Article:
Klipsan Beach Cottages

When we arrived at KBC, a guest had just checked in for a brief stay and introduced herself as a blog reader!  She was Dawn, sister of Debbie W who comments regularly, and although I had met both of them while touring recently near Menlo, my face blindness kept me from recognizing her.  It was a delight to see her at KBC (which she had read about on the blog, and had visited years ago).

me and Dawn: Hi, Debbie!

Allan and I did the usual deadheading and grooming and weeding, with no need to water (We love that!)

looking in the east gate


the bird bath view

After yesterday’s daytime scorching heat and evening wind, lots of leaves and fir needles had fallen into the garden.

Mary raking the paths


in the fenced garden


one of Mary’s roses


All summer I pull Japanese anemones, and then I love them when they bloom.


Podophyllum (Allan’s photo)


Bella on the lawn (Allan’s photo)


Bella in the basement as we left (Allan’s photo)

Port of Ilwaco

We decided to get a head start on tomorrow’s work by watering and weeding along Howerton Avenue at the Port, starting at the east end.

When we arrived home to pick up another hose, we found a shocking sight.  Our quiet, bucolic, country-feeling street had been painted with bright lines.  I do not like it.  Allan thinks it is going to speed up traffic instead of making it safer.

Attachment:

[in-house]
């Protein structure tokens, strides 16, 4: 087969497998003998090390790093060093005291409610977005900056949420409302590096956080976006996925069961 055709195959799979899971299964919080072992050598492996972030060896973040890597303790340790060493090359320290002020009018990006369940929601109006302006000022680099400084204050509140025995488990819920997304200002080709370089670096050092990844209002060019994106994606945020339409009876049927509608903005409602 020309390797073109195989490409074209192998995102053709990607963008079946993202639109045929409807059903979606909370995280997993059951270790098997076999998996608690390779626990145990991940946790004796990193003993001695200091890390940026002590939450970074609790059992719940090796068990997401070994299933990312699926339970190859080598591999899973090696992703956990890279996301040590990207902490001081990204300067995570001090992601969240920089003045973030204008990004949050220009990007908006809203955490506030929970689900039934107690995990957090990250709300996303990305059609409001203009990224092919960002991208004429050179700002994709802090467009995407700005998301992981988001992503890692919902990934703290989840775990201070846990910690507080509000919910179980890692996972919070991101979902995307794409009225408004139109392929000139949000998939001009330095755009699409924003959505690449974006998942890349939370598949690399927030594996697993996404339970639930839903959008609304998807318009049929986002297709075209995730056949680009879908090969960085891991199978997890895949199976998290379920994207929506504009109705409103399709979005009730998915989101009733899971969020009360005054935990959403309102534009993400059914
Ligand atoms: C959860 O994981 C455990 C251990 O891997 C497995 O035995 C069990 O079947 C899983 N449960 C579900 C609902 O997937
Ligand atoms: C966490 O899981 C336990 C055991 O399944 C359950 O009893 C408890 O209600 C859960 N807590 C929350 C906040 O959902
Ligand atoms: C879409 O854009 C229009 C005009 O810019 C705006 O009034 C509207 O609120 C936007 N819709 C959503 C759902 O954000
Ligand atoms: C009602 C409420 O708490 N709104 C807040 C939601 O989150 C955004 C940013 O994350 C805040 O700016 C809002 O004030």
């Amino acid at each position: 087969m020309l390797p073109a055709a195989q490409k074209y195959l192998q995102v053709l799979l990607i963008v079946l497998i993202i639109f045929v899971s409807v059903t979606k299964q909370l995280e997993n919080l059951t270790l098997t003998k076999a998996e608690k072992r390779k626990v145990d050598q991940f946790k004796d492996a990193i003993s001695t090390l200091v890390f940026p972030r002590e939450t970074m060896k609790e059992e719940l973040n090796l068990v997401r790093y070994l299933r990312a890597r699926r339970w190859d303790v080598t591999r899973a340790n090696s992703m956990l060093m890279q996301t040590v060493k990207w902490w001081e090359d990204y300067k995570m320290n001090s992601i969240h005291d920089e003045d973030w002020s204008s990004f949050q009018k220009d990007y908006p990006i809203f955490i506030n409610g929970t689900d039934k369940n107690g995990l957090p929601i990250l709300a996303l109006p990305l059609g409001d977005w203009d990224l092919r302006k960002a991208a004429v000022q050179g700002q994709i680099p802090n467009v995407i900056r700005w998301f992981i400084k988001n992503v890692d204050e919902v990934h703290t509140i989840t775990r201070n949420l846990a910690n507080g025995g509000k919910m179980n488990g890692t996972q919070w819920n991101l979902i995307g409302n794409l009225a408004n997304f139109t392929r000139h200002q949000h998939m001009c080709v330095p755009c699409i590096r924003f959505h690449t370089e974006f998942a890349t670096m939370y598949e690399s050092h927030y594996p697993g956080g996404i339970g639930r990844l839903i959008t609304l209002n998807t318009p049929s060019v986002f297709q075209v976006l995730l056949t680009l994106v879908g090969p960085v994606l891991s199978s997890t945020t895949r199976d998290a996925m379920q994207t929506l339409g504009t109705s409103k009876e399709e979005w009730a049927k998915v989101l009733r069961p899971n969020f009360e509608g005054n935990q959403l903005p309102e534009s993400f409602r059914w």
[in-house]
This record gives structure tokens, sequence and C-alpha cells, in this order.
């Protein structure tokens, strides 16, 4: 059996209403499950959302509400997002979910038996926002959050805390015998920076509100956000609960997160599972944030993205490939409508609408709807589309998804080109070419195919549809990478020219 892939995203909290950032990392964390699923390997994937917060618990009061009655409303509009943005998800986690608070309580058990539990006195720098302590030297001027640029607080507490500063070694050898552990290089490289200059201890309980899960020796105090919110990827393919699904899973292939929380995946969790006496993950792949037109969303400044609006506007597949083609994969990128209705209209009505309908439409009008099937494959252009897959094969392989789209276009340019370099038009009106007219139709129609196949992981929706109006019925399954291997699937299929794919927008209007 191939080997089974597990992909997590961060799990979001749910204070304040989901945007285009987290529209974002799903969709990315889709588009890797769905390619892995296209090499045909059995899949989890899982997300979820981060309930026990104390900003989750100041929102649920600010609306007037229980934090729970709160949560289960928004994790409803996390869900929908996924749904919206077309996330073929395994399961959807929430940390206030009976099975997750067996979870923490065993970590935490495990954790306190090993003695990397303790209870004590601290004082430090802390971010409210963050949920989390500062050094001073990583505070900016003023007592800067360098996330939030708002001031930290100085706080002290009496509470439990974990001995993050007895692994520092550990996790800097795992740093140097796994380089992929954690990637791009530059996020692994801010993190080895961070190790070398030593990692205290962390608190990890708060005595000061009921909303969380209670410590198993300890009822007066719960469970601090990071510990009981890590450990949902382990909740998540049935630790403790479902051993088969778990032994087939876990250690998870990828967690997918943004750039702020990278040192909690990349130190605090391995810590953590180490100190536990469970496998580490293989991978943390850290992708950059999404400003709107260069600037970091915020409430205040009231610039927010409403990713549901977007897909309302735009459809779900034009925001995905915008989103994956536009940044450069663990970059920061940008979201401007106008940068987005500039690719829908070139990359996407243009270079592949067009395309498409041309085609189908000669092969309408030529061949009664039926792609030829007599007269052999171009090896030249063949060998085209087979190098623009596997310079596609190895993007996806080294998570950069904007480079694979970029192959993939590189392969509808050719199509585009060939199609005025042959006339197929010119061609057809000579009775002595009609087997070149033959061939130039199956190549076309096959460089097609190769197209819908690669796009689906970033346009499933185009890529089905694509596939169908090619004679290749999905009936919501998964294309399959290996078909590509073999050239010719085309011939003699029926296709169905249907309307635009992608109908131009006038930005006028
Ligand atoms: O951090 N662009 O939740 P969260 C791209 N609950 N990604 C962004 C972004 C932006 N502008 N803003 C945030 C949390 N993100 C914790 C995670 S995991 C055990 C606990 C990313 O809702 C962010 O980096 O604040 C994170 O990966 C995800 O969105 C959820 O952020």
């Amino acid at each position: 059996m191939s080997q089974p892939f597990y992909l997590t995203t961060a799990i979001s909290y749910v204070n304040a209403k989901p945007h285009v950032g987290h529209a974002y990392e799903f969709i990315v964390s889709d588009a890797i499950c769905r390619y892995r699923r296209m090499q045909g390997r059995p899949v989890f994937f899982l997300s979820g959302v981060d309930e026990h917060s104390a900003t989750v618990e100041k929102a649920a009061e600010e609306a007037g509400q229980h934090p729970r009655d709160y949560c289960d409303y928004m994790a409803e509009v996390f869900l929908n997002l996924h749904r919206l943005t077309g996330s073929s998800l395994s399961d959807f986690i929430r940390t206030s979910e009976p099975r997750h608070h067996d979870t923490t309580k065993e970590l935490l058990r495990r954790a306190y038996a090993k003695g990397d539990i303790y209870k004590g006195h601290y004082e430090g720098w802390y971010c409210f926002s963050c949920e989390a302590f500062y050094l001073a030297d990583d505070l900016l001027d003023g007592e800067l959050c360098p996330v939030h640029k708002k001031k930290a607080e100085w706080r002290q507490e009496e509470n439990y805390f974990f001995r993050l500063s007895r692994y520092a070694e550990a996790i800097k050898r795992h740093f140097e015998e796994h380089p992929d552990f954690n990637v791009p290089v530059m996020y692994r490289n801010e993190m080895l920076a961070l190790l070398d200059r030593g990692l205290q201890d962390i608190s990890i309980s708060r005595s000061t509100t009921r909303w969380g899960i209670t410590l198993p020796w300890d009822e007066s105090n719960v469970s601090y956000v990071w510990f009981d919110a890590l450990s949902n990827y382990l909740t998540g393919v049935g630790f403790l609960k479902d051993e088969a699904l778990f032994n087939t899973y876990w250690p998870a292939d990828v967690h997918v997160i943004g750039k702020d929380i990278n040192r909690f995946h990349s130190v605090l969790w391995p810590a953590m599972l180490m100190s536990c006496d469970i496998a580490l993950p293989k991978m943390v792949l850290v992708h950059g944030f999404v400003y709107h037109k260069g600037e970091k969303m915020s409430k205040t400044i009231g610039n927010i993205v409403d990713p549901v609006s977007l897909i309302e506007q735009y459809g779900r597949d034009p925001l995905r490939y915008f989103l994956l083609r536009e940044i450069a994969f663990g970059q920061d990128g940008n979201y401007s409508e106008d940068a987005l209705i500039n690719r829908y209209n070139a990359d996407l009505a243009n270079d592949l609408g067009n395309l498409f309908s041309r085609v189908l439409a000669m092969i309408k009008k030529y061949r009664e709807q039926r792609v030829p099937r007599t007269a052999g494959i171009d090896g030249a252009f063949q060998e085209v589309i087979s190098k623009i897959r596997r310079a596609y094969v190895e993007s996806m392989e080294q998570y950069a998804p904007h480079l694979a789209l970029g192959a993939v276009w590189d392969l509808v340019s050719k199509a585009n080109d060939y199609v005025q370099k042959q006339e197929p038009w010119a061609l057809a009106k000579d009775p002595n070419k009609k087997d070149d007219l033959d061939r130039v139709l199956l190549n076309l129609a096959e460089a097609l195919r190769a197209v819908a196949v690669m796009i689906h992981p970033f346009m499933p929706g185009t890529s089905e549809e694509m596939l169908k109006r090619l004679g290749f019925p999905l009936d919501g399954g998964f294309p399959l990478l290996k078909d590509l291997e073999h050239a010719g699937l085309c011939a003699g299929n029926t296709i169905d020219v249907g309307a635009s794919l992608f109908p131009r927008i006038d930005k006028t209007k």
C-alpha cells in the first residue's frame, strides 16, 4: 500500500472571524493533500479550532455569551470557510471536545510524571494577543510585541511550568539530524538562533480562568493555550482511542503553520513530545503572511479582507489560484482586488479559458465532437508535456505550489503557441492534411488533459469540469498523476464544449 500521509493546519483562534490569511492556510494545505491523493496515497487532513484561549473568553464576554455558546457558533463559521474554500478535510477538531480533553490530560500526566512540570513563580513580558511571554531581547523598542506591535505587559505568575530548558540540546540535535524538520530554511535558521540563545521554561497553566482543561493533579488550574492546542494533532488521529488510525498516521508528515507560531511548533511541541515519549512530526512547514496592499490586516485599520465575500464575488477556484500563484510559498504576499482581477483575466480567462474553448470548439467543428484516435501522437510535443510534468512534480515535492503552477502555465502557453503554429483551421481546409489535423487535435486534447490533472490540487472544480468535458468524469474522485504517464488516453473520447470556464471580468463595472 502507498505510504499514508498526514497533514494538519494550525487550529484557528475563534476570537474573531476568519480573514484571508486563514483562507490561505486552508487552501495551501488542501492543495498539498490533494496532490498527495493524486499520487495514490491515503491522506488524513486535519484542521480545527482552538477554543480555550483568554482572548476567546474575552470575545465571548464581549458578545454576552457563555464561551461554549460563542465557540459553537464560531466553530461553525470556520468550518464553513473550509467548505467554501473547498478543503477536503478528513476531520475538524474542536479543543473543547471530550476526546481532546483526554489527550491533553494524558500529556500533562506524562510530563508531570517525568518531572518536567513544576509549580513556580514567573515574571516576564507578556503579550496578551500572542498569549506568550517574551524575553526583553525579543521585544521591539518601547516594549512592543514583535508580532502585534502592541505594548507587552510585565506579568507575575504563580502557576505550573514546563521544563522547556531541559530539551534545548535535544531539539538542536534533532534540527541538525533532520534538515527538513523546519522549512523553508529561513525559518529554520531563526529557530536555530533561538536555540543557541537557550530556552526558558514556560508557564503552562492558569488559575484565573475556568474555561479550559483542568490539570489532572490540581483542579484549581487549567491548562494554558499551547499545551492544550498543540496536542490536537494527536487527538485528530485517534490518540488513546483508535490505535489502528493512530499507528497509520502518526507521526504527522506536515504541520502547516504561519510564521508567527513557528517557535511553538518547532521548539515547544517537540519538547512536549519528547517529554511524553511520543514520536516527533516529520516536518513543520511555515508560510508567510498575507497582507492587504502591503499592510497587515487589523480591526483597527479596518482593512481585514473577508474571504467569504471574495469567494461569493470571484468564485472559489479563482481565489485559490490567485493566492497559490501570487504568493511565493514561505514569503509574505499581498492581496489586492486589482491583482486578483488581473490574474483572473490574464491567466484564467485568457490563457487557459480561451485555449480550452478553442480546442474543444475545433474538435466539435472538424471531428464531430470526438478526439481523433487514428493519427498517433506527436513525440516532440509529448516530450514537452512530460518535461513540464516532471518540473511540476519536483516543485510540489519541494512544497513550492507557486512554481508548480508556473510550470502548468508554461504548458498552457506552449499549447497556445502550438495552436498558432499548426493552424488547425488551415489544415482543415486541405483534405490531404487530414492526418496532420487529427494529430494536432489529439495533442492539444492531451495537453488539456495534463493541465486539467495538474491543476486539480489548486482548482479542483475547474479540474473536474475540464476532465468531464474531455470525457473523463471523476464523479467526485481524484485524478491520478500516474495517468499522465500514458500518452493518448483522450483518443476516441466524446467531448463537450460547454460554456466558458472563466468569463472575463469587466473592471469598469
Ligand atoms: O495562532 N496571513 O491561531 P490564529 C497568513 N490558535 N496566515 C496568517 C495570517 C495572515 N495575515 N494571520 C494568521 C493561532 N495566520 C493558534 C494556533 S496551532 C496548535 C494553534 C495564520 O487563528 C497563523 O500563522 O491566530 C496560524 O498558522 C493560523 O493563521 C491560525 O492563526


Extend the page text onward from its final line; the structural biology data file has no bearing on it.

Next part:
the way it used to be


now

Since the double yellow line means no passing, a traffic cop could write tickets all day three blocks west at the post office, where passing and U turns are frequent.  When I kvetched about it on Facebook, I learned that other residents (just some that I know) are also not thrilled.  We wished we had been asked or notified. It is what it is now.  (We learned the next day that the Department of Transportation done-it.) There is not enough paint remover to take us back in time.

It cheered me up to pet Rudder from next door.

At the east end of Howerton Avenue, I made the radical decision to simply skip watering the easternmost bed.  Some rain is predicted for later this week—not much, but enough to help this quite drought tolerant bed.  I think my snap decision was influenced by feeling disgruntled about the street painting job.

east end bed


Yesterday’s heat scorched even the armeria (sea thrift); watering today will not fix that.

If we get no rain, we will have to break down and water this garden on Friday.  It is the most difficult and requires the longest hose length.

We found a rock in a garden bed further west:

As I walked along weeding, I made mental note of plants I want to move in the fall, like this Miscanthus ‘Gold Bar’ that is languishing in the bed by the Fort George Brewery office.

sad Miscanthus ‘Gold Bar’